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The ‘Satisfaction Index’ is a corporate qualitative performance indicator for the Commission web presence. A specifically designed survey measures the real experience of citizens in trying to complete what they came to do on the Commission web presence,  and identifies what they want us to improve (the ‘Take Action’ score). The survey was carried out for the first time in 2014, resulting in a baseline Satisfaction Index of 60%. An iteration was carried out in 2018 resulting in a Satisfaction Index of 64%. 

How it works:

Results 2018 satisfaction survey


Extensive research and testing have identified 13 factors as key to the online customer experience ( Each of the 13 factors is represented with a positive and a negative aspect (26 in total: see chart below). People who indicate they are daily, weekly or monthly visitors are asked to select up to three factors that best describe their experience when trying to complete tasks on a European Commission website (first-time and infrequent visitors are considered to have either no experience or insufficient experience).

Calculation of results

The survey results are the basis for calculating the Satisfaction Index and the Take Action Score.

The Satisfaction Index is the sum of all positive votes from visitors who are not Commission staff.

Another visualisation of negative vs positive votes:

The Take Action Score indicates where to focus resources to make the maximum impact on user satisfaction. It is calculated based on:

  1. The size of the negative vote for a particular factor relative to other negative votes.
  2. The gap between the negative and positive votes for a factor.
  3. The amount of votes for a factor.

The Take Action score is:

  • expressed in the context of 100%. It is as if the user says: “If you had 100 hours to spend on improving the web presence, here’s how I’d like you to spend them.”
  • independent from the overall Satisfaction Index score. In other words, even with a high Satisfaction Index score, eg. 80%, the Take Action Score will evaluate the 20% of negative votes and point out the areas that most need improvement.

 The red shading in the “Take Action” column indicates the order of priority (dark red = high priority).

Survey script

Frequency of website visit

1. How often do you use a European Commission website?
First time

(This question is used to filter out people who visit the EC page for the first time. First time visitors are thanked for their participation and not asked any further questions.)

Findability of information

2. Are you usually able to find what you need on European Commission websites?

Satisfaction question text. Factors are presented in randomised order.

3. Select up to 3 factors (from the list below) that BEST DESCRIBE YOUR EXPERIENCE when trying to complete tasks on a European Commission website.
Accurate information
Clear menus and links
Cluttered layout / hard to read
Complete information
Confusing menus and links
Easy to contact a person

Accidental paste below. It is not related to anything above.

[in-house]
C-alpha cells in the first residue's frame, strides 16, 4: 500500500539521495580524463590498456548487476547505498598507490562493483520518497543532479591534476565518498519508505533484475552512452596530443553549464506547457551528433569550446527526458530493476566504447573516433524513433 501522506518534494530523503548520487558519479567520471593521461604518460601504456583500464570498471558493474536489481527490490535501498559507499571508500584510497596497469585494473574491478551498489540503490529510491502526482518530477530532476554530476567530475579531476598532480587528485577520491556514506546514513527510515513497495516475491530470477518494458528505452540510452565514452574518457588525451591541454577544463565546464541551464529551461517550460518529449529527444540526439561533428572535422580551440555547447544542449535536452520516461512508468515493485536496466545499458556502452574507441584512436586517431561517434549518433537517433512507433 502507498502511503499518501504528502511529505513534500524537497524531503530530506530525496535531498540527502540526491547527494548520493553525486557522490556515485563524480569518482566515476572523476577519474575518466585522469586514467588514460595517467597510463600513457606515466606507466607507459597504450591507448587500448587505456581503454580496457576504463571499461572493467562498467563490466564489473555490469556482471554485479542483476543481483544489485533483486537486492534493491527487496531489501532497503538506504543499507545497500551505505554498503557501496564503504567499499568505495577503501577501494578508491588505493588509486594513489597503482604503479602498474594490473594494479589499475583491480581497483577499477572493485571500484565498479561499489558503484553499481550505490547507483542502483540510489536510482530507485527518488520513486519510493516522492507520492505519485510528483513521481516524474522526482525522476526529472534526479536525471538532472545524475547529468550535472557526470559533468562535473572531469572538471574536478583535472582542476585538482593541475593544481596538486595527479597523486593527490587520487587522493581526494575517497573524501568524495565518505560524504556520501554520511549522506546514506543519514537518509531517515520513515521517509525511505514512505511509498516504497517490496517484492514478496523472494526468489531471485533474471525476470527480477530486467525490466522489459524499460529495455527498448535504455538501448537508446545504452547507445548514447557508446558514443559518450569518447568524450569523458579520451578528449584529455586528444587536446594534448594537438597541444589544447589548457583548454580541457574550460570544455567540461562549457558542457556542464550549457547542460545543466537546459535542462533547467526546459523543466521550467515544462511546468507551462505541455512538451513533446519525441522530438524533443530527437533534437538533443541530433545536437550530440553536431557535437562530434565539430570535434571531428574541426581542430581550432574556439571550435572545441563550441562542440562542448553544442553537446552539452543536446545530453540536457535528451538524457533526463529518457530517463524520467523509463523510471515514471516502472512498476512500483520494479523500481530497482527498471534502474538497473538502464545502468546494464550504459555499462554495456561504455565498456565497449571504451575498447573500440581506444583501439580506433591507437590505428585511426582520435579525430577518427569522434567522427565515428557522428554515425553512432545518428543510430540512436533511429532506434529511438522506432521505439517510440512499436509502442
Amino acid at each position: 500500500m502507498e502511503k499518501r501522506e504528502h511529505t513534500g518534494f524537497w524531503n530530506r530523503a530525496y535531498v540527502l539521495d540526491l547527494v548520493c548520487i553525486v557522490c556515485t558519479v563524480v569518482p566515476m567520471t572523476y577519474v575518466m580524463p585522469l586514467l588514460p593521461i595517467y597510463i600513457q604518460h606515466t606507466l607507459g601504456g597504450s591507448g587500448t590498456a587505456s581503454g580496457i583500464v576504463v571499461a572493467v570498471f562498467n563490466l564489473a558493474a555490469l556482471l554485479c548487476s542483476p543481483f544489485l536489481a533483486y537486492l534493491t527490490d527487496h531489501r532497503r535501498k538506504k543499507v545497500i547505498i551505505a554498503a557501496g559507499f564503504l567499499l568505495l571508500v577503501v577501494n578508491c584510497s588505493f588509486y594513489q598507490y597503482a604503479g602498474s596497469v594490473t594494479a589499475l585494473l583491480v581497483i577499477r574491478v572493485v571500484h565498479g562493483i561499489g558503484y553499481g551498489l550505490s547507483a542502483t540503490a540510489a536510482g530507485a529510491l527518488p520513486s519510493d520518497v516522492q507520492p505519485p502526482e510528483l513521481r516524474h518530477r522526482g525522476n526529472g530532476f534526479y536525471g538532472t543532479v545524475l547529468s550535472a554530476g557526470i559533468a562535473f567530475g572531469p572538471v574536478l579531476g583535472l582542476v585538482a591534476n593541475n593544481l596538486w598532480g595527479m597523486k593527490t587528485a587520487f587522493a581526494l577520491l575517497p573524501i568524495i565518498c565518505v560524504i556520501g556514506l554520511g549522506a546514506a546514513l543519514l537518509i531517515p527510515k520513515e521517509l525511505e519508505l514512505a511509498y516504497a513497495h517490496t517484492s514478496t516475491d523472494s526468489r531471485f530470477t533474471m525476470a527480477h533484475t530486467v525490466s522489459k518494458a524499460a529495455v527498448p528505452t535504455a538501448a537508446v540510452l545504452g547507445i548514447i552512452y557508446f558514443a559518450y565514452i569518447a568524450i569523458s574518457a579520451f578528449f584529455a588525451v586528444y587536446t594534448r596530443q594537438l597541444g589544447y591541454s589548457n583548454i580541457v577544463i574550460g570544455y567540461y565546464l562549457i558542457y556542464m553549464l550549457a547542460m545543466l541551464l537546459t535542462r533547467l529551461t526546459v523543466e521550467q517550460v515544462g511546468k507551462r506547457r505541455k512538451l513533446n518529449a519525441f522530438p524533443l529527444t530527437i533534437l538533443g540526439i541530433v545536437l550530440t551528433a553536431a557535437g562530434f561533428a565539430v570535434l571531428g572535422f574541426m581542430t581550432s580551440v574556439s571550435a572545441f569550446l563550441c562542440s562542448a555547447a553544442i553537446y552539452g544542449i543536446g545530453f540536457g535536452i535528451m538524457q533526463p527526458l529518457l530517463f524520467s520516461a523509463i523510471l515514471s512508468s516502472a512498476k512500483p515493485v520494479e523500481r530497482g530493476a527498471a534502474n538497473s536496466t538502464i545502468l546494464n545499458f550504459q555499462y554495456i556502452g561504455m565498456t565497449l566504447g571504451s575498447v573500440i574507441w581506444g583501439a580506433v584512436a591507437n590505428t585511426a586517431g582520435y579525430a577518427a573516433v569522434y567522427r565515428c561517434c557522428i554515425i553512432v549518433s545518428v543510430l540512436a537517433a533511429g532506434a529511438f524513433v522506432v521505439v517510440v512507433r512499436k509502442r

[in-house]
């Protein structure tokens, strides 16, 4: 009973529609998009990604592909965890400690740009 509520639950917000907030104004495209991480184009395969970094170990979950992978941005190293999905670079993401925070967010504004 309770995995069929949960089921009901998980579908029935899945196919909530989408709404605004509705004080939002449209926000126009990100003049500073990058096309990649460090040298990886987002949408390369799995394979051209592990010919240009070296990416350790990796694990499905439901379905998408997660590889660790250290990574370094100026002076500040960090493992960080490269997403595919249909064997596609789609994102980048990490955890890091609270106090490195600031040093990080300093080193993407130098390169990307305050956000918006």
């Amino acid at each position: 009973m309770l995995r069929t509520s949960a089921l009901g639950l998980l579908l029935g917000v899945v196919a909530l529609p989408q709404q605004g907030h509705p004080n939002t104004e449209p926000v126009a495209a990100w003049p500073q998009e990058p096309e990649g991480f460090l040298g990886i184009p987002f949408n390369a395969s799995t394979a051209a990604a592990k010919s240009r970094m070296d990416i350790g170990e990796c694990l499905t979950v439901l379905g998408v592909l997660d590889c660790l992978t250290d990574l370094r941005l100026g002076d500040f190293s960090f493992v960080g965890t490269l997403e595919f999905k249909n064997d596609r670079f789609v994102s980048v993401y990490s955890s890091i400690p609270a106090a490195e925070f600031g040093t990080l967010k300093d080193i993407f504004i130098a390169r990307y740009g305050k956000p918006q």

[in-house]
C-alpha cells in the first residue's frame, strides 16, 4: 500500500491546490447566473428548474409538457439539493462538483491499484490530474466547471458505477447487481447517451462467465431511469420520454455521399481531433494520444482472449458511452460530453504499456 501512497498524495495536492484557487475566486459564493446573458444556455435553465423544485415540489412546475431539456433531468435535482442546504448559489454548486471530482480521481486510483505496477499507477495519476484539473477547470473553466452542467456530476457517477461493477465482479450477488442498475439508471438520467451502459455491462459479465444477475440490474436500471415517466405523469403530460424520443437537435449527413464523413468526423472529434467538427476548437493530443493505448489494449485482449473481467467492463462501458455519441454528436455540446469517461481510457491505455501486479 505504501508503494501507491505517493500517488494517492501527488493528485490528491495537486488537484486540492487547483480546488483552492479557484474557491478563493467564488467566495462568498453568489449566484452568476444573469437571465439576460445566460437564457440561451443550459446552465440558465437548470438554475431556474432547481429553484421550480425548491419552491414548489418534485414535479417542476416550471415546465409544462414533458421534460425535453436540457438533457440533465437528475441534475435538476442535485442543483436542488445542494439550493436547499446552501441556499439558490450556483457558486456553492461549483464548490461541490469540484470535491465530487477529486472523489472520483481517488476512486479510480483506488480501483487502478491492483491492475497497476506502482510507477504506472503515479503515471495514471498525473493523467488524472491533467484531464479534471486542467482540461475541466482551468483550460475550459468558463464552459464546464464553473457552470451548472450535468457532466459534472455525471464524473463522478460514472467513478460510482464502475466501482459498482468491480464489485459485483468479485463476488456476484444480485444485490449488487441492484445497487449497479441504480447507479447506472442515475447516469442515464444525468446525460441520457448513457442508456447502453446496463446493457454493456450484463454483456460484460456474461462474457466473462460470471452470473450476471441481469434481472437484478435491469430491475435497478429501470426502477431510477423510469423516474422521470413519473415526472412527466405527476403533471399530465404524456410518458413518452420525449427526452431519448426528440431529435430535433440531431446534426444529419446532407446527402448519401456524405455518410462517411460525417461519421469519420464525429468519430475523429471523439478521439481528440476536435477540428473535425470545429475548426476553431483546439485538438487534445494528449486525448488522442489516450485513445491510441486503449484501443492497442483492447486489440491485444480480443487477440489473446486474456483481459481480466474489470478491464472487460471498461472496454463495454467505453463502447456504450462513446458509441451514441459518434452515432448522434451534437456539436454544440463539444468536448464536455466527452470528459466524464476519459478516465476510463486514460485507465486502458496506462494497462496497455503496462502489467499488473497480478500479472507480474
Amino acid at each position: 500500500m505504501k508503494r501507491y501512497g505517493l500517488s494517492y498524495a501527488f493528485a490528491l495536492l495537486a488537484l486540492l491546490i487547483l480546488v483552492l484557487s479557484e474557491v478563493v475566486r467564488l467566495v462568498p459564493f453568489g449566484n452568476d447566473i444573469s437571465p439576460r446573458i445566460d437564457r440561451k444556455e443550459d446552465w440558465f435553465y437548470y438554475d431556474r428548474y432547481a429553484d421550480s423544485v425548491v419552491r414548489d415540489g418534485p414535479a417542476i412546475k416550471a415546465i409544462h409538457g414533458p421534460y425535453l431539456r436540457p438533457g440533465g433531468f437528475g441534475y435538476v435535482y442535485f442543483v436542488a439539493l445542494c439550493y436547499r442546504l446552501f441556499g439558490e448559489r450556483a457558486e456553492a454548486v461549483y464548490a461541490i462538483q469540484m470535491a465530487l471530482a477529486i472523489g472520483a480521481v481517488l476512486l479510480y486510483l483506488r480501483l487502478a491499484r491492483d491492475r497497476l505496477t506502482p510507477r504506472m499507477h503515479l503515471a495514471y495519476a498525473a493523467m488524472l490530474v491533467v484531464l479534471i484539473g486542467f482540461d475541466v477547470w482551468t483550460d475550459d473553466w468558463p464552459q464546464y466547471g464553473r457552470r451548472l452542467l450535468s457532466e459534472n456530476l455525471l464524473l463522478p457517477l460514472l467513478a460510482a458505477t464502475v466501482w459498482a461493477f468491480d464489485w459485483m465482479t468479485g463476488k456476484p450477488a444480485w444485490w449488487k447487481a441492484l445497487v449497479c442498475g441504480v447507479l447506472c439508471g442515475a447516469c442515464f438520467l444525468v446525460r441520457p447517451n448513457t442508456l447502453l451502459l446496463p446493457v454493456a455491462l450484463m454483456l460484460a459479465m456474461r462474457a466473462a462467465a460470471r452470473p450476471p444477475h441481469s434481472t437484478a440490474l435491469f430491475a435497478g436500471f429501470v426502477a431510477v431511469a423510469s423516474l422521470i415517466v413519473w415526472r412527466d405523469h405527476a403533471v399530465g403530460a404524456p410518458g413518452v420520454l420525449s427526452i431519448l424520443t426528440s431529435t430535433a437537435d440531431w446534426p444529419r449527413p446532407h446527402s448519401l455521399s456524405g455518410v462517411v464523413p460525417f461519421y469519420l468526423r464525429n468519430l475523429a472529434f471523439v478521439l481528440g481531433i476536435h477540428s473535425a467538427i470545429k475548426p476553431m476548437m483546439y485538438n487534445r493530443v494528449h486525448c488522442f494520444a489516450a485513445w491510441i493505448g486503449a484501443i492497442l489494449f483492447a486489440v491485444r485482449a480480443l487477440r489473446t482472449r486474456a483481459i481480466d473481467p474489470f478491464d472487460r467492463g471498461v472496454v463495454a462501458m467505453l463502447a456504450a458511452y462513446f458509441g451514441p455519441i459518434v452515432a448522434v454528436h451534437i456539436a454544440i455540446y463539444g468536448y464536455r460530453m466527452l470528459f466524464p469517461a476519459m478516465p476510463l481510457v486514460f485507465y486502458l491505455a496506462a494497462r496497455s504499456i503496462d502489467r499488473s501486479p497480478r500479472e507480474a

Easy to participate / give feedback
Fast to do things
Full of jargon, corporate speak
Gives me the facts / transparent
Hard to contact a person
Hard to participate / give feedback
Has ratings, reviews, recommendations
Has no ratings, reviews, recommendations
Helpful search results
Inaccurate information
Incomplete information
Looks attractive / appealing
Looks unattractive / unappealing
Misleading, not transparent
Out-of-date information
Plain language
Poor search results
Simple layout / easy to read
Slow to do things
Up-to-date information

Audience profile questions

4. How old are you?
18 - 24
25 - 34
35 - 44
45 - 54
55 - 64

5. Are you currently

6. Do you work in: (Question for ‘Employed’ and ‘Self-employed’ only)
Private sector: micro companies (<10 employees)
Private sector: small companies (10-49 employees)
Private sector: medium-sized companies (50-249 employees)
Private sector: large companies (>250 employees)
Non-profit, NGO, civil society organisation
Public sector: national
Public sector: local, regional
EU institutions
Other international organisations (non-EU)
Other (please specify)

6a. In which EU institution do you work? (Question for ‘EU institutions’ only)
European Parliament
European Council
Council of the European Union
European Commission
Court of Justice of the European Union (CJEU)
European Central Bank (ECB)
European Court of Auditors (ECA)
European External Action Service (EEAS)
European Economic and Social Committee (EESC)
European Committee of the Regions (CoR)
European Investment Bank (EIB)
European Ombudsman
European Data Protection Supervisor (EDPS)
Interinstitutional bodies

7. Do you work as a
Teacher, professor, researcher (academia)
Researcher, scientist (business)
Lawyer, legal professional
Lobbyist, interest representative
Journalist, media professional
Policy maker
Consultant, advisor
Engineer, architect
Manager, project manager
CEO, director
Administrative staff
Other (please specify)

8. Where do you live
(list of all countries in the world)

9. When visiting a European Commission website, what language would you prefer the content to be in?
(list of 24 languages)

10. If that language was not available, what would be your second choice?
(list of 24 languages)

11. Do you mainly engage with the European Commission as a
Private individual

12. Which of the following devices do you normally use when visiting European Commission websites?
Desktop, laptop

Question on content areas

13. The following content areas make up our web presence. Please select the ones you visit regularly.
Business, Economy
Live, Work, Travel in EU
About the EU
Funding, Tenders
News, Publications, Events
Research and innovation
Aid, Human Rights
Jobs at the European Commission
Food, Farming
EU Regional and Urban Investment

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